An offset account is a separate transactional account linked to your home loan used for savings. The money in this account is offset against the remaining loan balance of your existing home loan, so you can save a significant amount of interest. Borrowers can access this money easily and freely with no penalties or extra fees.
You could arrange with your employer to pay your salary into your offset account and use a credit card with an interest-free period to fund daily living expenses. By paying the credit card off every month you will avoid credit card interest charges. Having your salary deposited in your offset account for a longer period of time lowers the amount of interest paid on your home loan.
A redraw facility is similar, except the funds you put in aren’t as easily accessible: you need to apply with your lender to access them at times. Logistically, interest saved is the same if you used a redraw and offset account.
Buying an investment property means choosing the right home loan that suits your current financial circumstances and future goals.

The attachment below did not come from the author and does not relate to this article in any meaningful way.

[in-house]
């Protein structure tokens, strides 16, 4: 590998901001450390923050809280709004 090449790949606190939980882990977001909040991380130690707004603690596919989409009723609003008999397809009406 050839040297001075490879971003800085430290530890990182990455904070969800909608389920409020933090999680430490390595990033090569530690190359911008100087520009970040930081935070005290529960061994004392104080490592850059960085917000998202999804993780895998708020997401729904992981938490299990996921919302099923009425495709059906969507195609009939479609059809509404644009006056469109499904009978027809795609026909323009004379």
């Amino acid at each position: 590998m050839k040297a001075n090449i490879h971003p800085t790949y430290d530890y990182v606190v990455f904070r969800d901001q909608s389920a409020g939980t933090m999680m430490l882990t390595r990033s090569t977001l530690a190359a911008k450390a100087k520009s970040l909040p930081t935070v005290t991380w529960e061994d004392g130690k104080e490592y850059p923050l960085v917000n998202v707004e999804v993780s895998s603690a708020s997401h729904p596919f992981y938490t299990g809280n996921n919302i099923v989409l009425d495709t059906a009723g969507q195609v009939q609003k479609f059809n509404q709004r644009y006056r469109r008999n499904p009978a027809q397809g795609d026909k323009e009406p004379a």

An investment home loan comes with various options, including:
- using the equity in your other property to pay your deposit,
- an interest-only mortgage or a principal-and-interest option,
- a choice between fixed, variable or split interest rates with a fixed rate period, and
- features such as an offset account or redraw facility.
Planning and managing an investment home loan takes patience and understanding. A financial advisor can be helpful along the way.
A mortgage broker can help you through the investment loan application process once you’ve been advised what to do to suit your financial situation.
We help clients with home loans across the park at the Mortgage Agency – from taking out their very first home loan to buying their fourth and fifth investment property.
To get started on your investment home-buying journey, contact us today to discuss investment loan options to suit you.
Please note that every effort has been made to ensure that the information provided in this guide is accurate. You should note, however, that the information is intended as a guide only, providing an overview of general information available to property buyers and investors. This guide is not intended to be an exhaustive source of information and should not be seen to constitute legal, tax or investment advice. You should, where necessary, seek your own advice for any legal, tax or investment issues raised in your affairs.